As my friends know, I really always wanted to be a photojournalist. I pictured myself as Larry Burrows or Robert Capa or Tony Vaccaro, taking pictures for “the folks back home” showing them “what it’s really like to BE there”. (My Razorback friends will remember, that was always my goal with my football photography; not so much the game itself but to give the folks back home a “flavor” of “what it was like to really BE there.”)
I was always fascinated by the (often gruesome) work of Matthew Brady and his employees, who captured (for the first time) photographs of war as it occurred. I was fascinated by the reports from the news correspondents, “Live from Beirut” or “Live from Singapore” or “Live from Teheran”. It’s an important job, a job that is fascinating to me, and one that is often underrated.
Until the very recent advent of the iPhone, YouTube, and high speed internet, the only way the world ever got to see what was going on as a government was overthrown, as an army marched, as a city was evacuated, as refugees fled, as an entire population starved; or the happy times as a monarch was crowned or a spacecraft was saved or loved ones reunited—the only way the world ever got to SEE any of that was through the lens of the photojournalist. The photojournalist still plays a very important role in our society, poking, prodding, showing things some people want hidden, revealing to the world just how bad war is, how awful a despot can be, why we should never be complacent about starvation or the environment or the condition of our fellow man.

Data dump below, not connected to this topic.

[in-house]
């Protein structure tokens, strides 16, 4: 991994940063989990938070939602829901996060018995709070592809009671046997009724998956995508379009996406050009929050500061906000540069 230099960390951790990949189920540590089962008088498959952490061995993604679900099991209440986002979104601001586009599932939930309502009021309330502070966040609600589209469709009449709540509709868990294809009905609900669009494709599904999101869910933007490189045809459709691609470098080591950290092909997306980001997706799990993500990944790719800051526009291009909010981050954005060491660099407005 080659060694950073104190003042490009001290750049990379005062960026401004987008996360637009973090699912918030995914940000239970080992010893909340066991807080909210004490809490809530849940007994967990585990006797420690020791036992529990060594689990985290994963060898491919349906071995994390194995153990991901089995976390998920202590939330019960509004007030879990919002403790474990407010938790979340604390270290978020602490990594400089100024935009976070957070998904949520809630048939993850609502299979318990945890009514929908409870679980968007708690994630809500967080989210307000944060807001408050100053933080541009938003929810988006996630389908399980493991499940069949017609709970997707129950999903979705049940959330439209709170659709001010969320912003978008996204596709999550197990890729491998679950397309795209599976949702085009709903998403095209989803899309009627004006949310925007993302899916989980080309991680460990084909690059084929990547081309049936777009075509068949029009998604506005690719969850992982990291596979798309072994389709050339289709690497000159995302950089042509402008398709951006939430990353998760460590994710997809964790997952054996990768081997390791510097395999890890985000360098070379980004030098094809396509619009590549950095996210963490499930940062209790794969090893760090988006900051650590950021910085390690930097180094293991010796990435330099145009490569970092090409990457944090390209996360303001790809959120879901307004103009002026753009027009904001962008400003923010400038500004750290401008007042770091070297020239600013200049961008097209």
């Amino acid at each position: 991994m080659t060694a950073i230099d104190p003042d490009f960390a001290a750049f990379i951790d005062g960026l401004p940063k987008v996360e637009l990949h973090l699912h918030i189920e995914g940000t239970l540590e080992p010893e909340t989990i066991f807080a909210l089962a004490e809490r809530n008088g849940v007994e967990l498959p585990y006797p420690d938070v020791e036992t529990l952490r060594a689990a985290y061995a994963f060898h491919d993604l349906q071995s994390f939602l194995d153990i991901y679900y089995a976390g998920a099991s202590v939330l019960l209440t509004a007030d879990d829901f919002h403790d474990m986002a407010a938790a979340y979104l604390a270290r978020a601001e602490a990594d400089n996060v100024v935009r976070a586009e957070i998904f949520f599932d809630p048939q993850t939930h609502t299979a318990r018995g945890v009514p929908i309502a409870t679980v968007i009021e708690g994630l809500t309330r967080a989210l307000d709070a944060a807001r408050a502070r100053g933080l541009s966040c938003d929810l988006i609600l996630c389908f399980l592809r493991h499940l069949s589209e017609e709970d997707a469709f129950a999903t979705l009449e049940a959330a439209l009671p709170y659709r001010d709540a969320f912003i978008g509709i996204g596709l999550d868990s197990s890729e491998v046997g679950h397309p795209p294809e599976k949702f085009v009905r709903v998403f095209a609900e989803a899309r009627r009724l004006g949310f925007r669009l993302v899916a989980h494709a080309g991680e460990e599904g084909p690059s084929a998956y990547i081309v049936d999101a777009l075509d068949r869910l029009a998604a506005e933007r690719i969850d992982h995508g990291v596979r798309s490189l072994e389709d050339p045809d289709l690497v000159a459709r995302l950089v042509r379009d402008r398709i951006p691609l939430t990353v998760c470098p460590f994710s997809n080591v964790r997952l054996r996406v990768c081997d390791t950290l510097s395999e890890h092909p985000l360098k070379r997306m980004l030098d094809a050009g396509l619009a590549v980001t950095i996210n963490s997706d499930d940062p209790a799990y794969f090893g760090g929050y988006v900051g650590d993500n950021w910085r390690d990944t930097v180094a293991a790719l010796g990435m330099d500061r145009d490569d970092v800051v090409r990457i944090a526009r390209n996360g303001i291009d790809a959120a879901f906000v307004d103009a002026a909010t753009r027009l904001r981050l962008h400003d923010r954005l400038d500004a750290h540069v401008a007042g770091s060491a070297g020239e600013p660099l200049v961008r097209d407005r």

It’s a dangerous job. The photojournalist is exposed to all kinds of diseases, weather, and other conditions. Bullets don’t care whether you’re carrying a high-powered rifle or a high-powered lens, they rip through flesh just the same.
Photojournalists know the dangers. They choose them, partly because of the thrill of it (it’s true), partly because it’s their job, but mainly to shine the light of truth on whatever story needs telling. And—there’s always the chance that they might get that one great shot (like Capa’s of the soldier being shot) that will send them into “immortal” status.
We lost a photojournalist this week, in a foul, bloody, nasty and dishonorable way. He was covering a war zone. He was abducted two years ago and who knows what tortures he endured before being beheaded on worldwide television by an apparently British Muslim.
I take this moment to mark the passing of James Wright Foley, Photojournalist.
Here’s a link to a few of Mr. Foley’s last photos from the Syrian war: